A riveting story of survival, determination, love, and friendship

THE STEEP AND THORNY WAY

A biracial teen seeks justice for her murdered father in Prohibition-era Oregon

The daughter of a white woman and an African-American man whose marriage was not recognized by the law, 16-year-old Hanalee has few legal rights during the 1920s, an era of extreme intolerance exacerbated by the ever present specter of racial violence from the Ku Klux Klan. Hanalee’s father, “the last full-blooded Negro in Elston, Oregon,” was struck and killed by a drunk-driving teenager a year earlier. When the teen is released from prison, he tells Hanalee that the doctor who tended to her father the night of the accident is the real killer—the doctor who just happens to be Hanalee’s new stepfather. With clear parallels to Hamlet, Hanalee struggles to uncover the truth about her father’s death, hoping the truth will protect her and those she loves and put her father’s wandering soul to rest. A fast-paced read with multiple twists, the novel delivers a history lesson wrapped inside a murder mystery and ghost story. Winters deftly captures the many injustices faced by marginalized people in the years following World War I as well as a glimmer of hope for the better America to come.

A riveting story of survival, determination, love, and friendship . (Historical mystery. 14-18)

Pub Date: March 8, 2016

ISBN: 978-1-4197-1915-8

Page Count: 352

Publisher: Amulet/Abrams

Review Posted Online: Dec. 8, 2015

Kirkus Reviews Issue: Dec. 15, 2015

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Busy, busy, busy…with portents of doom.

CHAIN OF GOLD

From the Last Hours series , Vol. 1

Clare’s (Ghosts of the Shadow Market, 2019, etc.) latest is set in the Shadowhunter world in the 20th century’s first decade (with frequent flashbacks to the previous one).

Teenage offspring of the Herondales, Carstairs, Fairchilds, and other angel-descended Nephilim continue their families’ demon-fighting ways amid a round of elegant London balls, soirees, salons, picnics, and romantic intrigues. James Herondale, 17-year-old son of Will and Tessa, finds himself and his “perfectly lethal dimple” hung up between two stunning new arrivals: Cordelia Carstairs, red-haired Persian/British wielder of a fabled magic sword, and Grace Blackthorn, an emotionally damaged but (literally, as the author unsubtly telegraphs) spellbinding friend from childhood. Meanwhile, a sudden outbreak of demonic attacks that leave more and more Shadowhunters felled by a mysterious slow poison plunges James and a cohort of allies into frantic searches for both a cause and an antidote. Ichor-splashed encounters with ravening boojums and even one of hell’s own princes ensue—all leading to final hints of a devastating scheme to destroy the Nephilim in which James himself is slated to play a central role. Characters have a range of skin tones, but ethnic diversity adds no texture to the portrayals; there is a lesbian cousin who wears traditionally male clothing and two young gay men (one tortured, the other less so).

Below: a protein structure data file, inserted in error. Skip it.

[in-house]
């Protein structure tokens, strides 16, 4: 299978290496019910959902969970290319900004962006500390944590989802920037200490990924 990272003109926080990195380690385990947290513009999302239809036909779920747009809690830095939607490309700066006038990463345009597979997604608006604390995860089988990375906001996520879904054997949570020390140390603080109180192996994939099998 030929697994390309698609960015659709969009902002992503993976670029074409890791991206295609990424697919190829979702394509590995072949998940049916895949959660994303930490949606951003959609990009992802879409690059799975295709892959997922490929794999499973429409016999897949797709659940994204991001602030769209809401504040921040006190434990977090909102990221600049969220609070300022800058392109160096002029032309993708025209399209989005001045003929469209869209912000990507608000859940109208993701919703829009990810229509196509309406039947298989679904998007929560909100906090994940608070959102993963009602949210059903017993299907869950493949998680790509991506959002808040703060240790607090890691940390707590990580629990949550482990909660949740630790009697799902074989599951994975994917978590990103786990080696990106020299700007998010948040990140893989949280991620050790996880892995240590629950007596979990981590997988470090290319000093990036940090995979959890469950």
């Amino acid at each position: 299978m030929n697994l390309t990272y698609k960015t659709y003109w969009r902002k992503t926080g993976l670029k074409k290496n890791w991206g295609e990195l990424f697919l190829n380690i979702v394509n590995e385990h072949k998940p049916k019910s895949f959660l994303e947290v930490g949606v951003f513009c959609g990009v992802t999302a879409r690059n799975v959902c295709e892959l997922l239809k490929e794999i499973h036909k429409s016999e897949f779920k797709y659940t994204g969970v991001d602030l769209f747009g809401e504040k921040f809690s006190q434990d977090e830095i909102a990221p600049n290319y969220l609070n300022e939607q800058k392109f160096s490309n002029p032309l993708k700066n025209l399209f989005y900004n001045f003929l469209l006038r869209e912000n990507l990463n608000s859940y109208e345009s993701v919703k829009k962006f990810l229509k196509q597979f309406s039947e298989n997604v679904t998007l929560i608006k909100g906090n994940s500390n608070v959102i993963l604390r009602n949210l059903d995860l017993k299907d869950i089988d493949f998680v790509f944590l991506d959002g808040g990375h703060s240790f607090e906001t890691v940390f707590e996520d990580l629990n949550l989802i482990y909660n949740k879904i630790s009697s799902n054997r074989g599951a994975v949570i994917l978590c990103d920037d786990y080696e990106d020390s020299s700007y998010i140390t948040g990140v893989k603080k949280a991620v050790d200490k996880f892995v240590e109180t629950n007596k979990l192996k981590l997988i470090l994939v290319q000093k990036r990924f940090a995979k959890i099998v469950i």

Busy, busy, busy…with portents of doom. (Fantasy. 14-18)

Pub Date: March 3, 2020

ISBN: 978-1-4814-3187-3

Page Count: 624

Publisher: McElderry

Review Posted Online: Jan. 23, 2020

Kirkus Reviews Issue: Feb. 15, 2020

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Beautifully written historical fiction about giddy, queer first love.

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LAST NIGHT AT THE TELEGRAPH CLUB

Finally, the intersectional, lesbian, historical teen novel so many readers have been waiting for.

Lily Hu has spent all her life in San Francisco’s Chinatown, keeping mostly to her Chinese American community both in and out of school. As she makes her way through her teen years in the 1950s, she starts growing apart from her childhood friends as her passion for rockets and space exploration grows—along with her curiosity about a few blocks in the city that her parents have warned her to avoid. A budding relationship develops with her first White friend, Kathleen, and together they sneak out to the Telegraph Club lesbian bar, where they begin to explore their sexuality as well as their relationship to each other. Lo’s lovely, realistic, and queer-positive tale is a slow burn, following Lily’s own gradual realization of her sexuality while she learns how to code-switch between being ostensibly heterosexual Chinatown Lily and lesbian Telegraph Bar Lily. In this meticulously researched title, Lo skillfully layers rich details, such as how Lily has to deal with microaggressions from gay and straight women alike and how all of Chinatown has to be careful of the insidious threat of McCarthyism. Actual events, such as Madame Chiang Kai-shek’s 1943 visit to San Francisco, form a backdrop to this story of a journey toward finding one’s authentic self.

Beautifully written historical fiction about giddy, queer first love. (author’s note) (Historical romance. 14-18)

Pub Date: Jan. 19, 2021

ISBN: 978-0-525-55525-4

Page Count: 416

Publisher: Dutton

Review Posted Online: Nov. 12, 2020

Kirkus Reviews Issue: Dec. 1, 2020

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